Theseus – how I summoned Michal Oracz

I think it was August 2012. I was extremely tired with testing Robinson, playing four or five test games every single day, playing all those six scenarios, all those different cards and player variants. I was low with fuel, terribly exhausted. I really dreamed about not playing prototype for a year.

One day, at moment of despair I called Michal Oracz. The guy who designed Neuroshima Hex, then Witchcraft and then abandoned new designs and turned to his other passions…

So when I understood that I have no strength to start working on new prototypes for 2013 I decided to make a call and summon him.


’Michal, I need help. I did 6 games in past 4 years, now I am finishing with Robinson and I am sick of playing my prototypes. I need break. I need one year vacation. I need you to give me game.’

’OK’ said Michal.

He then opened his drawer and next day visited my office.

’Here are listed some ideas I have.’ he said and passed me two sheets of paper. There were about 40 games listed. Woow. It took me a while to read it.

There were few interesting ideas. I asked about the one called Alien. I like Alien. To be honest, who doesn’t, huh?

Michal took piece of paper and began to draw…


’In all these sf games like Doom or Gears of War players are moving miniatures – one move 3 spaces, then the other guy moves 2 spaces and aims, and then the next guy moves 3 spaces and then first guy moves again and they are moving and moving…’

’…what’s your point?’ I asked.

’I want my Alien to be like Mall of Horror’ he said. Michal knows me. He knows that Mall of Horror is in my Top 10 games ever, spot 1. Best game on that very planet.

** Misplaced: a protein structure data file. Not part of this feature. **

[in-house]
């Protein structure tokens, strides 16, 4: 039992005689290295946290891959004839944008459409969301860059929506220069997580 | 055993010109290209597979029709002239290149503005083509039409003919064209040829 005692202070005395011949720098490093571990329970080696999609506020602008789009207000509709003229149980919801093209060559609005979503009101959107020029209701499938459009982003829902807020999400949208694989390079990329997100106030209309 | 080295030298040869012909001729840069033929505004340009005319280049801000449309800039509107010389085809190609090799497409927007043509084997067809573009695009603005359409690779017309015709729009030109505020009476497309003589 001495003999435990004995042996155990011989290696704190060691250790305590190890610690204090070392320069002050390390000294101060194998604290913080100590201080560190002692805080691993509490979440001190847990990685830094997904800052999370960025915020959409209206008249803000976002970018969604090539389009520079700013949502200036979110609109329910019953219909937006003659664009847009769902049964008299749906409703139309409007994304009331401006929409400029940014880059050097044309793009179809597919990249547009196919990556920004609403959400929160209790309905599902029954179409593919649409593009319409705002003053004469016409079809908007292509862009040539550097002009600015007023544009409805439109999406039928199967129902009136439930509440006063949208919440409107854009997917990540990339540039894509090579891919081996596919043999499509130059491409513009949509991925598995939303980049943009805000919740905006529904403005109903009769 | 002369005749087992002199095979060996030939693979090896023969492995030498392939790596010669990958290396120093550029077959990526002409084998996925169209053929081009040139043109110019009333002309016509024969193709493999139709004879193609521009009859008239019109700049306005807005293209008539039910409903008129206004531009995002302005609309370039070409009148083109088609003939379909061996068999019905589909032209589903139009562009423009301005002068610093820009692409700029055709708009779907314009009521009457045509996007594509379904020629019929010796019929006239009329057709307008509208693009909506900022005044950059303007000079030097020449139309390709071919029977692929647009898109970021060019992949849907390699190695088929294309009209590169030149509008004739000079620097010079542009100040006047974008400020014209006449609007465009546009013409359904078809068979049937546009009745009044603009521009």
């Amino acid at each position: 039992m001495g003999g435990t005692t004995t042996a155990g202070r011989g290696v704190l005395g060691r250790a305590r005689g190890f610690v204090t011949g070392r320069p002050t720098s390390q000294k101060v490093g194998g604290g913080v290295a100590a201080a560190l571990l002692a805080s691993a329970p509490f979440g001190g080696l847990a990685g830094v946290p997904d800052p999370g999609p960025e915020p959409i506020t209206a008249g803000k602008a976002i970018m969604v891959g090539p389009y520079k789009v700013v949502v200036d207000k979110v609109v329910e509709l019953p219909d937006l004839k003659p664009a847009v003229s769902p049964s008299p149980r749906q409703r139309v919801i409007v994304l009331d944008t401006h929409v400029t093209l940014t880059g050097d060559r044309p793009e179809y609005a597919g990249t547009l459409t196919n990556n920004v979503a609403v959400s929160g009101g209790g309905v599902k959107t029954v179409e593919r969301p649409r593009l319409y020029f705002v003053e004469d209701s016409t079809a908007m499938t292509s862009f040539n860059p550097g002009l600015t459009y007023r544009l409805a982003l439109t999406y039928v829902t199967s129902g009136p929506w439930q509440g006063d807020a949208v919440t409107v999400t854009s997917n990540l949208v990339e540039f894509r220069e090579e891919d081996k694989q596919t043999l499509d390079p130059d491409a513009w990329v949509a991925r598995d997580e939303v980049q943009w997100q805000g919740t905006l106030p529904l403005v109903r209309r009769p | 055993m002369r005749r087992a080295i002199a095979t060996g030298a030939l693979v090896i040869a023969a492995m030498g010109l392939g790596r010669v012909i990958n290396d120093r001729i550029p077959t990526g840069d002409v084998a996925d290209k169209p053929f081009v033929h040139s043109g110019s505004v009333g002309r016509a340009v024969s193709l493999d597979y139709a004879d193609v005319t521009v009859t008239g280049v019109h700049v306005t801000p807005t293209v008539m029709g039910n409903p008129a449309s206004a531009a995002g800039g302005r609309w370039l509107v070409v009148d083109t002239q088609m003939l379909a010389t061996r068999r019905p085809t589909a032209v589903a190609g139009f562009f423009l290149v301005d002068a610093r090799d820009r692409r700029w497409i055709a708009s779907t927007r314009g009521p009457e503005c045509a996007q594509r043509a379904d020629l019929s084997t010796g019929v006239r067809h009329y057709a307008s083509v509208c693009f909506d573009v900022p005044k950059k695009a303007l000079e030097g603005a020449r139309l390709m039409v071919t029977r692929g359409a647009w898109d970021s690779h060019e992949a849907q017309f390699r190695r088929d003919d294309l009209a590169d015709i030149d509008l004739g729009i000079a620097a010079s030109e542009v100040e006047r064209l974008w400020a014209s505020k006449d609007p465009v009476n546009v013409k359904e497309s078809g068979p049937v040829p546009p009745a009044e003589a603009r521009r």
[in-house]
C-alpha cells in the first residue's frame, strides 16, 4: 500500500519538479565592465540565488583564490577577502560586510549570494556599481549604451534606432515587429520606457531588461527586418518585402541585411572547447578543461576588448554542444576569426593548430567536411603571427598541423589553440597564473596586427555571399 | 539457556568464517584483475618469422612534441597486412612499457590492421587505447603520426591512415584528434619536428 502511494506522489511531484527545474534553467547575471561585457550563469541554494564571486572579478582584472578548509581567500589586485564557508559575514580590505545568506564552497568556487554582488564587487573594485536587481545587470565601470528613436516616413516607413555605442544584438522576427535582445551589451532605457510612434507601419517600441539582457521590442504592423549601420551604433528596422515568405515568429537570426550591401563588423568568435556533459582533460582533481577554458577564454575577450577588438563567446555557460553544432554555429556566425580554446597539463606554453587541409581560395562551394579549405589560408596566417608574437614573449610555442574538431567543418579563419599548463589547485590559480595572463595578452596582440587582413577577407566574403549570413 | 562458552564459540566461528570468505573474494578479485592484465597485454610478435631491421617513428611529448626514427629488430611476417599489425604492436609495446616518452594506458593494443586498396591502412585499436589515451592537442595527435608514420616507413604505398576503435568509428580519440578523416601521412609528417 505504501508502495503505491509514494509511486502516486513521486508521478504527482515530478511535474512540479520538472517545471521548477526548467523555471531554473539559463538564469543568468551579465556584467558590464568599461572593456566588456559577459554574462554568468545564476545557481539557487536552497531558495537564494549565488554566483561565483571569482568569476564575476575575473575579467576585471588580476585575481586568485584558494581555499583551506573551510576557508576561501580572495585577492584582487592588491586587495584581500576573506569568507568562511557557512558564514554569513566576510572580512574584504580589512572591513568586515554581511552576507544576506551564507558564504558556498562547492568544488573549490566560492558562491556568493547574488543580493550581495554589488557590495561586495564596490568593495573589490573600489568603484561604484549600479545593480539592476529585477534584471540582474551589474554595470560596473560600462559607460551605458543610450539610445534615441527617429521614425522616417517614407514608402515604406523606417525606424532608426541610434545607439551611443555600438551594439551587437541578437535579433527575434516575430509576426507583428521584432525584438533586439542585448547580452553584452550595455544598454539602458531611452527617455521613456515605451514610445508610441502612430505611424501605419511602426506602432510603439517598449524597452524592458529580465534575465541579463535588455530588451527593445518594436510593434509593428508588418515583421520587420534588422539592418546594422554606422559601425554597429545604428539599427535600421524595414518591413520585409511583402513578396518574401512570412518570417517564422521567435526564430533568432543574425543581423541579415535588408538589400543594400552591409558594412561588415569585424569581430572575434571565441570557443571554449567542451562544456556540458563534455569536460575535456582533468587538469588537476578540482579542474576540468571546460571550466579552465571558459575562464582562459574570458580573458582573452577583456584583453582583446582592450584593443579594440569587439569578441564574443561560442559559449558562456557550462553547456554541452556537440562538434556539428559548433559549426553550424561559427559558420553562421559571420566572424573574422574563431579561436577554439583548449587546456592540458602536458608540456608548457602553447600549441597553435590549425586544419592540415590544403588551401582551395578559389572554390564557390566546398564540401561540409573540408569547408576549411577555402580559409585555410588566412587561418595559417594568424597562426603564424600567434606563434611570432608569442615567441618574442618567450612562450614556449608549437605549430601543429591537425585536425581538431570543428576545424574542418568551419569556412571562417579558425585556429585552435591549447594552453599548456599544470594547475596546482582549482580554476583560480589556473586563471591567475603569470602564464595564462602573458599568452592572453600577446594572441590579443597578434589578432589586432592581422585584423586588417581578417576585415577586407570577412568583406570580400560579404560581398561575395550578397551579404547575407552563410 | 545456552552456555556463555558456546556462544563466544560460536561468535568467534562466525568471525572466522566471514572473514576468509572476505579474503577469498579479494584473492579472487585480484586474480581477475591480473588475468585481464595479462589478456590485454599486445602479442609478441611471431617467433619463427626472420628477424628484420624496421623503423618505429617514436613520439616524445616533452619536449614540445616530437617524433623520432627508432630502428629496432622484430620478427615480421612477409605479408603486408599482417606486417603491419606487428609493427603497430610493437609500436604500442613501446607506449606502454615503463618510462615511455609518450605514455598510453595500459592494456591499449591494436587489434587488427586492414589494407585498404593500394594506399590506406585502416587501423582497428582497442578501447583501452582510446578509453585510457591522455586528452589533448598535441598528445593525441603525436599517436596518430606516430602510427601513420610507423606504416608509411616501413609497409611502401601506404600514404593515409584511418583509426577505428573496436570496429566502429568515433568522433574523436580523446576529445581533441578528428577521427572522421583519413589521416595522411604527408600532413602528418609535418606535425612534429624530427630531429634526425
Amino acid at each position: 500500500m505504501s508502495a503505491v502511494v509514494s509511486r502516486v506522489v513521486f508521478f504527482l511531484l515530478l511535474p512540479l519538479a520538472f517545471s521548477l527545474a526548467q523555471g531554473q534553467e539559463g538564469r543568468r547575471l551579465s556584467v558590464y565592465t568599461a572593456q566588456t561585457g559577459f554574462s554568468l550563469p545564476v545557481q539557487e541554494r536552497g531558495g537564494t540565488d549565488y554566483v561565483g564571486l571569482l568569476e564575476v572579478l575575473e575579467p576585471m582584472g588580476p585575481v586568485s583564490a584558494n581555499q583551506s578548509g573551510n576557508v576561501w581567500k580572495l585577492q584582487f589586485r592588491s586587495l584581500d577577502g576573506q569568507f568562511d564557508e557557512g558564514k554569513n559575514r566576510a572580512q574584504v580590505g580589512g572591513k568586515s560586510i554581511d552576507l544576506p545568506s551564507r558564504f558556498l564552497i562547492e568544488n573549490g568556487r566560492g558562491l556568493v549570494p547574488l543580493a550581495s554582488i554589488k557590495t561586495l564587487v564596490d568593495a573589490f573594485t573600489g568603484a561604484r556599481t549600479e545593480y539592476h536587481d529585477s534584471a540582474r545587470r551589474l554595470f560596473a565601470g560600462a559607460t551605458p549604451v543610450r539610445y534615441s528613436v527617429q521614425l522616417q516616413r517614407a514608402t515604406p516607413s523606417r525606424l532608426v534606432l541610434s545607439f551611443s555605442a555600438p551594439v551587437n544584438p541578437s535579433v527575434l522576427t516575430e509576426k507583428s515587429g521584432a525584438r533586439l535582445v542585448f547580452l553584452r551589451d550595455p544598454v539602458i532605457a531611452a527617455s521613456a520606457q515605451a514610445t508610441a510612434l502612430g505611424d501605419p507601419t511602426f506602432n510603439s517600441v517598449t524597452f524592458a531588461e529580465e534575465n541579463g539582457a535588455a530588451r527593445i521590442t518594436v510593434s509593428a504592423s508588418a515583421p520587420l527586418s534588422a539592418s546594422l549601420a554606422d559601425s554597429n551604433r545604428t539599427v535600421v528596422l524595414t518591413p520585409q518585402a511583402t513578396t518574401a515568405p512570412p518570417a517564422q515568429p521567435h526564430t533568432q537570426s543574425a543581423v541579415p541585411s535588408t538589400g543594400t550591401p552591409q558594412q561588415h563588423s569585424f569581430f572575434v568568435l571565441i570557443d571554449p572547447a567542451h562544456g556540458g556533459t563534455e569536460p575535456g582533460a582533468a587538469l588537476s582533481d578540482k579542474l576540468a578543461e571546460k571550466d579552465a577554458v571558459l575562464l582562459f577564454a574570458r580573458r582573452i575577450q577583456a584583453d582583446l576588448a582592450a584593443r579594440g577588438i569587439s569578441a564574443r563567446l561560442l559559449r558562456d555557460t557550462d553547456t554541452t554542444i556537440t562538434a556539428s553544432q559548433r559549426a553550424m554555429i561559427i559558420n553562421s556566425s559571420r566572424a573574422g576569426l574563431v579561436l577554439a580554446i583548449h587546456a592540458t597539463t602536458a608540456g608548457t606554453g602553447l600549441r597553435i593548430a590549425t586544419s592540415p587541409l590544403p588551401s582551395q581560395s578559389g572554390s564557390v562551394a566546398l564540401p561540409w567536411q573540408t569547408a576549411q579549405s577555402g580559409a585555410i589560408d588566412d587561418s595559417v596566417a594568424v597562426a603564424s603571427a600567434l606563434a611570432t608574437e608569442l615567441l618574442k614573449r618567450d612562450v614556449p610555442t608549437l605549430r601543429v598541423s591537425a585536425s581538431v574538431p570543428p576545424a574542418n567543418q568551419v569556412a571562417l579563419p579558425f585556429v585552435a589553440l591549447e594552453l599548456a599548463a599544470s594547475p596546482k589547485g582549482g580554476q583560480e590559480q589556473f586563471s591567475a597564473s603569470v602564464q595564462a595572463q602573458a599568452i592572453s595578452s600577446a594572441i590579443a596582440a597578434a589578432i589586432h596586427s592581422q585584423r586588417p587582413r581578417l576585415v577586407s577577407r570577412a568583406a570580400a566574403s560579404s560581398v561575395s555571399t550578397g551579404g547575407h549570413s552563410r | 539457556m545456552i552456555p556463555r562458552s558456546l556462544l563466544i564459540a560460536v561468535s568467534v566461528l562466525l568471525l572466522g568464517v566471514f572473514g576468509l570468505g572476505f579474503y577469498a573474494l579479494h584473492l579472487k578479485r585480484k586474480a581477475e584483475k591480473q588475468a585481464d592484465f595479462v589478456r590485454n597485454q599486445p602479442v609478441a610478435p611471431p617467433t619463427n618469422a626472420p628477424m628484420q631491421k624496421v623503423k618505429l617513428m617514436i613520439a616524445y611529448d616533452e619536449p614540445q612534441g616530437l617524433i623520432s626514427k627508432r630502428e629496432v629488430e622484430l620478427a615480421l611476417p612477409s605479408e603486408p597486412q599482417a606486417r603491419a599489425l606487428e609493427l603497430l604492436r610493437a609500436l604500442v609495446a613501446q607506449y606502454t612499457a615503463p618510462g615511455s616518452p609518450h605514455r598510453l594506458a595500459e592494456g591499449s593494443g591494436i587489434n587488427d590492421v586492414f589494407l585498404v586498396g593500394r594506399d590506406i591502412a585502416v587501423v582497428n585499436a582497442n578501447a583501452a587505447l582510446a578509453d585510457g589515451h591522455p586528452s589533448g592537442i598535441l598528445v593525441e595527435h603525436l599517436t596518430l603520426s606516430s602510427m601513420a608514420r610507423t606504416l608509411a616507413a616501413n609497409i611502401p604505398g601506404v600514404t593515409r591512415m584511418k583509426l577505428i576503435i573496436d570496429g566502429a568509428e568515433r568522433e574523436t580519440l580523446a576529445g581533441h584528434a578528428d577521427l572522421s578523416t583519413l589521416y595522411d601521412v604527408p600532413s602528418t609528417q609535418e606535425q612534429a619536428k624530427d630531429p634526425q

Yes, he got my attention.

’Mall of Horror?’

’Yes, you know, locations in Mall of Horror has rules, you move to Security HQ, and you see where zombies go, you move to Parking and you draw items… There is no I move three spaces. There is I run to Parking to grab some weapons!

I want few locations on this space station and you move between these locations, but there are no small steps. You move from Corridors to Armory, you move from Dock to Bridge, you move from Bridge to Med lab. Each time you move, it matters.’

I already liked it, but he kept talkin’:

’You move to Med Lab and you heal all your guys. You move to Armory and you got super weapon. You move to Corridors and you kill enemy. Huge actions. Every move matters. No: I move 3 spaces. I want: I move to Armory. This players pawns would not represent one soldier, but rather group. If you move to Corridors it means, your faction took control over Corridors and you can shoot enemy. You move to Med lab it means your soldiers took control over Med lab and you can heal now…’

He was talking more, but no need to report all of this. You got his point, right? This movement would be rather abstract, but on the other hand so much thematic. Just like Neuroshima Hex, war game that we all love and play a lot – there are units, battles, HQ and such stuff, but in its core this is great abstract game.

Michal got this new idea – one space station. Few rooms with powerful abilities. And your faction trapped there with enemy. Every time you move, you move to new room and you activate its ability.

’I want this for Essen 2013.’ I said.


More than year later I can say: I have it for Essen 2013. It’s called Theseus. Michal Oracz is back. I summoned him and we have great sf tactical game.

And me? Well, I didn’t have vacations. Perhaps next year…